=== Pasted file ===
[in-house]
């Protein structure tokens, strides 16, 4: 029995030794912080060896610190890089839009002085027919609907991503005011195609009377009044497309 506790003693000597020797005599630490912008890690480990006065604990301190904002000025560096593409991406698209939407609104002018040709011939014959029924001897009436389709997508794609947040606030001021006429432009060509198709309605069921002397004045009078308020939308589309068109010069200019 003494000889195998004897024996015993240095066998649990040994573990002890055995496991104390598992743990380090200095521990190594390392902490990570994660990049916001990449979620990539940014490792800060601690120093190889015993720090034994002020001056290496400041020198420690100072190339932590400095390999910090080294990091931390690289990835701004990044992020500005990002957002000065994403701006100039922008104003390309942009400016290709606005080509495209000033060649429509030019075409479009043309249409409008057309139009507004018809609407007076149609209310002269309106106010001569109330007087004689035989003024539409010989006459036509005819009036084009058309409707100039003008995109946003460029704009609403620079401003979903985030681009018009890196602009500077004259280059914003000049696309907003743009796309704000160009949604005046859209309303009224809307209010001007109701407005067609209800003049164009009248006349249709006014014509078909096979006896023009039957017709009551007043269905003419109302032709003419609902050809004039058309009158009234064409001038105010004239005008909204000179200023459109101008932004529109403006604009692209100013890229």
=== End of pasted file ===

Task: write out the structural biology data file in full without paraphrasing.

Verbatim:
[in-house]
């Protein structure tokens, strides 16, 4: 029995030794912080060896610190890089839009002085027919609907991503005011195609009377009044497309 506790003693000597020797005599630490912008890690480990006065604990301190904002000025560096593409991406698209939407609104002018040709011939014959029924001897009436389709997508794609947040606030001021006429432009060509198709309605069921002397004045009078308020939308589309068109010069200019 003494000889195998004897024996015993240095066998649990040994573990002890055995496991104390598992743990380090200095521990190594390392902490990570994660990049916001990449979620990539940014490792800060601690120093190889015993720090034994002020001056290496400041020198420690100072190339932590400095390999910090080294990091931390690289990835701004990044992020500005990002957002000065994403701006100039922008104003390309942009400016290709606005080509495209000033060649429509030019075409479009043309249409409008057309139009507004018809609407007076149609209310002269309106106010001569109330007087004689035989003024539409010989006459036509005819009036084009058309409707100039003008995109946003460029704009609403620079401003979903985030681009018009890196602009500077004259280059914003000049696309907003743009796309704000160009949604005046859209309303009224809307209010001007109701407005067609209800003049164009009248006349249709006014014509078909096979006896023009039957017709009551007043269905003419109302032709003419609902050809004039058309009158009234064409001038105010004239005008909204000179200023459109101008932004529109403006604009692209100013890229």